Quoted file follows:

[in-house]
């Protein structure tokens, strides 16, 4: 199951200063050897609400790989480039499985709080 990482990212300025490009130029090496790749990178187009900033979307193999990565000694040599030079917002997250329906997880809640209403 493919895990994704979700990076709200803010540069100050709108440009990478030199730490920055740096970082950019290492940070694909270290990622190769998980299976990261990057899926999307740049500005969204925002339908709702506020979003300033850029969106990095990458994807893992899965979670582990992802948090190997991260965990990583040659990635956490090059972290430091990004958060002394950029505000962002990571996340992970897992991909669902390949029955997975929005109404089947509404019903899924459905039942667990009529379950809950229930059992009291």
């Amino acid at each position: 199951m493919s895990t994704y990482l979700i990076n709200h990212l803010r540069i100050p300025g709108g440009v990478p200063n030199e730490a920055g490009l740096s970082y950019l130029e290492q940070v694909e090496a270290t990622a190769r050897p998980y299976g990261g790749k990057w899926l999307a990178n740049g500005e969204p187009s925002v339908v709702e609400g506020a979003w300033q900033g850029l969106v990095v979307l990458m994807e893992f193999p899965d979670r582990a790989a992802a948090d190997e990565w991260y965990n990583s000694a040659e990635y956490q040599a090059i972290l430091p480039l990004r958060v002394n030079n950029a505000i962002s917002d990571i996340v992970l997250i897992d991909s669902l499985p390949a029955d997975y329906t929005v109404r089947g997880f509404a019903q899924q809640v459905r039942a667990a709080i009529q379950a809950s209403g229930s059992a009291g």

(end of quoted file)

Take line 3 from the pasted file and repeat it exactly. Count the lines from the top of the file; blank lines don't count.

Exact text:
């Amino acid at each position: 199951m493919s895990t994704y990482l979700i990076n709200h990212l803010r540069i100050p300025g709108g440009v990478p200063n030199e730490a920055g490009l740096s970082y950019l130029e290492q940070v694909e090496a270290t990622a190769r050897p998980y299976g990261g790749k990057w899926l999307a990178n740049g500005e969204p187009s925002v339908v709702e609400g506020a979003w300033q900033g850029l969106v990095v979307l990458m994807e893992f193999p899965d979670r582990a790989a992802a948090d190997e990565w991260y965990n990583s000694a040659e990635y956490q040599a090059i972290l430091p480039l990004r958060v002394n030079n950029a505000i962002s917002d990571i996340v992970l997250i897992d991909s669902l499985p390949a029955d997975y329906t929005v109404r089947g997880f509404a019903q899924q809640v459905r039942a667990a709080i009529q379950a809950s209403g229930s059992a009291g």